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Article
April 14, 1956

EFFECT OF MOLAR SODIUM LACTATE IN INCREASING CARDIAC RHYTHMICITYCLINICAL AND EXPERIMENTAL STUDY OF ITS USE IN THE TREATMENT OF PATIENTS WITH SLOW HEART RATES, STOKES-ADAMS SYNDROME, AND EPISODES OF CARDIAC ARREST

JAMA. 1956;160(15):1293-1298. doi:10.1001/jama.1956.02960500023007
Abstract

• Sodium lactate, in concentrations of one mol per liter of water, can be given by intravenous infusion or by intracardiac injection without toxic effects. In sinus bradycardia a significant acceleration of heart rate follows, and in complete auriculoventricular block and ventricular standstill the effects have in some instances been lifesaving.

The action of molar sodium lactate has been studied in 46 human subjects, including 5 healthy volunteers. In the latter, 100 to 200 cc. produced a slight alkalosis lasting one or two hours. During that time the lactate is metabolized, probably being used directly as fuel by the myocardium. It did not raise the blood pressure above normal in any case.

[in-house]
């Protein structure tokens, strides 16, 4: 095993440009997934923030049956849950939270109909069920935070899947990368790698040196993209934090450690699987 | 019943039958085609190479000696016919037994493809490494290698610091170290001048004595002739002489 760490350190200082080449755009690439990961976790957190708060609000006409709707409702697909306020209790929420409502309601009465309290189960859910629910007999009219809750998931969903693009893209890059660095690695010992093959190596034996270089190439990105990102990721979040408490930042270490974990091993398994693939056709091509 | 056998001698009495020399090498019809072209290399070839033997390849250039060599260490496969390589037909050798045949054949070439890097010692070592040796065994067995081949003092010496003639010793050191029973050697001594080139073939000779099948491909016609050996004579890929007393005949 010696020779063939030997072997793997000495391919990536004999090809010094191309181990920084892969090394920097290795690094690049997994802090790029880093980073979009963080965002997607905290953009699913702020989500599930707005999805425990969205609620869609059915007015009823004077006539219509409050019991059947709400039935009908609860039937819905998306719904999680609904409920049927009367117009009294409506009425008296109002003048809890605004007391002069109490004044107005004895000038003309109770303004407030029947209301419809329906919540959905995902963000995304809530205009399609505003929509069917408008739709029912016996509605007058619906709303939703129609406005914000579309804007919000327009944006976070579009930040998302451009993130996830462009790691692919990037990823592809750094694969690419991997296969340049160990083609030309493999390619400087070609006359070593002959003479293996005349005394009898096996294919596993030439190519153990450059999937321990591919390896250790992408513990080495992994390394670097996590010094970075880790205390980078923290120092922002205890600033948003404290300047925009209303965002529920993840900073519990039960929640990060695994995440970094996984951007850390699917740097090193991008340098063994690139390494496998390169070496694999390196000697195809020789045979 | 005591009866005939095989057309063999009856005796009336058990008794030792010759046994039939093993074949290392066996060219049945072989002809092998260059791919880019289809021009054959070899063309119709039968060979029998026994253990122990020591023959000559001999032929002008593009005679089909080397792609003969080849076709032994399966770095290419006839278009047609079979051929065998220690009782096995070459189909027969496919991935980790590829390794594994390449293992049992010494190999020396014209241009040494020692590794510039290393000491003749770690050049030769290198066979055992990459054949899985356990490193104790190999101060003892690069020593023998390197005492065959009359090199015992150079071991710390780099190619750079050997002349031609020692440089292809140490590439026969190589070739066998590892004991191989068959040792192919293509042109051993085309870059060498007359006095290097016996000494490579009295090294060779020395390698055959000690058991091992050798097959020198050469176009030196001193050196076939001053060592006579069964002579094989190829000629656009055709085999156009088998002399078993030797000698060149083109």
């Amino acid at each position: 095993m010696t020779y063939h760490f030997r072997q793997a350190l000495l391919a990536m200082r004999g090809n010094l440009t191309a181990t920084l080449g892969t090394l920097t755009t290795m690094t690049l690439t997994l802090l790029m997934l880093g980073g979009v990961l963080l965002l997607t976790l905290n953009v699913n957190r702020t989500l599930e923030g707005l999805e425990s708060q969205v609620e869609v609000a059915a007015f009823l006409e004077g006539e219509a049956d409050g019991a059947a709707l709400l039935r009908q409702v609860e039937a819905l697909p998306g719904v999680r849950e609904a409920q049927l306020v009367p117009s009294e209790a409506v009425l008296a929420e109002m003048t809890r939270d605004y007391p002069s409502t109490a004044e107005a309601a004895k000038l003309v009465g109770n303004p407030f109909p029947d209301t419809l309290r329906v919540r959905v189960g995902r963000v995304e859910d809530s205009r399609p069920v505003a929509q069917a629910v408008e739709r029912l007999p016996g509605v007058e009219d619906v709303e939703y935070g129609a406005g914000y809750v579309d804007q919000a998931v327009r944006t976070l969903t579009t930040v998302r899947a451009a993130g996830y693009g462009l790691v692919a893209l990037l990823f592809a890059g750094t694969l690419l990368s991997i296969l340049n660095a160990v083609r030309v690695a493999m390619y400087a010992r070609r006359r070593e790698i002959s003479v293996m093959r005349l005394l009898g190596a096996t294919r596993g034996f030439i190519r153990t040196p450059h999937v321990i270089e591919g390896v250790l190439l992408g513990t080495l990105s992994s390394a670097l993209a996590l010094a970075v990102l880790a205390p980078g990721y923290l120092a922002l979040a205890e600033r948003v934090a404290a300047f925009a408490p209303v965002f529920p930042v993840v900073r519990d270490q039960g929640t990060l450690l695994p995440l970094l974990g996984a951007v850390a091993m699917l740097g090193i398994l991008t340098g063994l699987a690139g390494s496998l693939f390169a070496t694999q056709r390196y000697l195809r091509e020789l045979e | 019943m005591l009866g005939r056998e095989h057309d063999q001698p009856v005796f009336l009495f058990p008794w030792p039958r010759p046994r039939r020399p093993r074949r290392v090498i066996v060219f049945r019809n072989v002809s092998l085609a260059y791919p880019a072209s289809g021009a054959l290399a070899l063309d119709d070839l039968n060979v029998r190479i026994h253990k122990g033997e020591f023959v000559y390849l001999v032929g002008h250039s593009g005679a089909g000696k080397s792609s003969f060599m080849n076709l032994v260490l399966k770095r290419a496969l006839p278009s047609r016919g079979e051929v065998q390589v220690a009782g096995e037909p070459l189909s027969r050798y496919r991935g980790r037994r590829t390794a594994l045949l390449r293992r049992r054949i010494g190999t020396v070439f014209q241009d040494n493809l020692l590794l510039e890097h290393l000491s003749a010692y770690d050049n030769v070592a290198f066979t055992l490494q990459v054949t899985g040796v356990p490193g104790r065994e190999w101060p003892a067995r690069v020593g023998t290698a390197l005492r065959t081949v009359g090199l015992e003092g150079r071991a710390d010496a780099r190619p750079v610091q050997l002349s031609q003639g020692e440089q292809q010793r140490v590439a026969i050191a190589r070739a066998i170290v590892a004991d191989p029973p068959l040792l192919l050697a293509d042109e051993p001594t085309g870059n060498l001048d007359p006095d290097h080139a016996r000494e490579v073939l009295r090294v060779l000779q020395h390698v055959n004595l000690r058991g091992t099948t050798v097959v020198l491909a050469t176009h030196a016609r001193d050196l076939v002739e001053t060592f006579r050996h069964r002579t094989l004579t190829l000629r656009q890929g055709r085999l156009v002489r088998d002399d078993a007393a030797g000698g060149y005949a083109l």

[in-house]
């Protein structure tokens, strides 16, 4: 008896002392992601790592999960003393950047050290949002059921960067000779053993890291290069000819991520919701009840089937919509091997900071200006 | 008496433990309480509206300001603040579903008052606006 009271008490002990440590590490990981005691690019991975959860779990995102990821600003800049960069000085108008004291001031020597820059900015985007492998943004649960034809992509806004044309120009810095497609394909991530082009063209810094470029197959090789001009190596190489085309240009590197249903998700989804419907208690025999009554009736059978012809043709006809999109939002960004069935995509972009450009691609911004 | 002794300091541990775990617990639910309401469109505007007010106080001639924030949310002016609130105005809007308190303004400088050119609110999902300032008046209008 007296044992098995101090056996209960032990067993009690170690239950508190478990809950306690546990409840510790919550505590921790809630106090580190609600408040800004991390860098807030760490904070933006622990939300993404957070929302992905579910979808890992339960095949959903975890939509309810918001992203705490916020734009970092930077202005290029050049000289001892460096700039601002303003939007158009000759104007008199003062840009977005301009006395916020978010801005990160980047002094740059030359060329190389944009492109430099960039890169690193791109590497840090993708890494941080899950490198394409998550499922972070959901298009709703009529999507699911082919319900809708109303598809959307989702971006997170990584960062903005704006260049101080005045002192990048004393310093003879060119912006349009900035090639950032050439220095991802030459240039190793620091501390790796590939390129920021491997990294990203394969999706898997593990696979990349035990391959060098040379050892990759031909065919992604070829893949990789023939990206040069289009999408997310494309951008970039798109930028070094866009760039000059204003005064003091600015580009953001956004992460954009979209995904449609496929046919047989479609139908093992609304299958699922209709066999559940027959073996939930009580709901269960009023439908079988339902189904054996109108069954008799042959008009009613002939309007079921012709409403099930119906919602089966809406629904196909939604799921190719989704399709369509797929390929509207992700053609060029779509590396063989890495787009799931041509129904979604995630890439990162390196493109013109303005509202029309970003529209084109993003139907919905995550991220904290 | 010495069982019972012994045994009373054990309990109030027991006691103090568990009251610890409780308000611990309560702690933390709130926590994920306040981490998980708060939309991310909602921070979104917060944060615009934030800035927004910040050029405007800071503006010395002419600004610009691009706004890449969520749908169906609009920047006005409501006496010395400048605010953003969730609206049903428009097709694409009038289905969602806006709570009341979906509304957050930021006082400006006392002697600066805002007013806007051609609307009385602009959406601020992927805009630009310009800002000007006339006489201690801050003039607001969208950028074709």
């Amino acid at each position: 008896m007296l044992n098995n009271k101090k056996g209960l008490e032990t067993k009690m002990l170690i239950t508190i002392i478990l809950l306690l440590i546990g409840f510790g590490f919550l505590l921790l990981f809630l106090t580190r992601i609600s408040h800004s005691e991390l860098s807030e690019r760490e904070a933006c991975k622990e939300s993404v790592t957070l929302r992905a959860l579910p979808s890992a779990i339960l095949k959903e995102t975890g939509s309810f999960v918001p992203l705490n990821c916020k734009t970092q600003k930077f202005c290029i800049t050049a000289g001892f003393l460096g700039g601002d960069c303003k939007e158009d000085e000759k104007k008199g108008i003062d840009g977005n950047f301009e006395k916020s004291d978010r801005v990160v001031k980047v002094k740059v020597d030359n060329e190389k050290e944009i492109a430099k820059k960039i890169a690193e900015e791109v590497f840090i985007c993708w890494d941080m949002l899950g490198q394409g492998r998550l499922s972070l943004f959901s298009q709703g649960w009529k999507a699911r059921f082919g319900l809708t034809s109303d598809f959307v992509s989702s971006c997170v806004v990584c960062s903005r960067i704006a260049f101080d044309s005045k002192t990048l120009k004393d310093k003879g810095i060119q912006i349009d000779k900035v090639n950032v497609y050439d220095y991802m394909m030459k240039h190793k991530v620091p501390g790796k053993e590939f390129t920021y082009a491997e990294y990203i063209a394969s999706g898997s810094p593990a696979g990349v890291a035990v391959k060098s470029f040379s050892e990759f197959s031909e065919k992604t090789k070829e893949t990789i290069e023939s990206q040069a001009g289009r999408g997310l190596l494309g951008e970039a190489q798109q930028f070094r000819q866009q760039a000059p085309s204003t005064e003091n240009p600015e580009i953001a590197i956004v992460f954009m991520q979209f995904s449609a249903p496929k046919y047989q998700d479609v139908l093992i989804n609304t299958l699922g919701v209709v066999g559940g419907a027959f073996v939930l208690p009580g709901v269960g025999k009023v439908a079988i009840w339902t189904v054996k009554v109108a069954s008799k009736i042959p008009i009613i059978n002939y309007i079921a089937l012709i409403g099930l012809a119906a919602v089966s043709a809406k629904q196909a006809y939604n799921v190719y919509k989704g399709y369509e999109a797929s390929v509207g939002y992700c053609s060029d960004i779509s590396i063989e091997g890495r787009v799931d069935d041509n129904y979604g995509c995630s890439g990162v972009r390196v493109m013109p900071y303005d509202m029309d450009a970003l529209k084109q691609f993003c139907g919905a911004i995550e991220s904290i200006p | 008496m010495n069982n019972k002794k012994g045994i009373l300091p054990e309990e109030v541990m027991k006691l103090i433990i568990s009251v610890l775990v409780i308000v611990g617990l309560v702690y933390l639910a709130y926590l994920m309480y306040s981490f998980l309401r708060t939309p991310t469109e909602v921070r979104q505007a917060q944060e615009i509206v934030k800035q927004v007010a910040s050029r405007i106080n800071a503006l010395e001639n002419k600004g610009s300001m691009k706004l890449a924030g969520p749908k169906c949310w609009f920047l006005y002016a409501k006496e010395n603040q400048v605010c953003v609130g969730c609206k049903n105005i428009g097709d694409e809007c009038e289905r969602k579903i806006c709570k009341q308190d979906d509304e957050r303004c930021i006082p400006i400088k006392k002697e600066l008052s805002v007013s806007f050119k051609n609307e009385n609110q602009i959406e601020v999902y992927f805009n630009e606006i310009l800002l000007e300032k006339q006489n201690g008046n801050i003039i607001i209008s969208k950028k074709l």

It was effective in restoring the heartbeat when given within two minutes after terminal cardiac arrest. Intracardiac injection succeeded in one instance after intravenous injection had failed, and in another instance the lactate was effective after epinephrine and phenylephrine had been ineffective.

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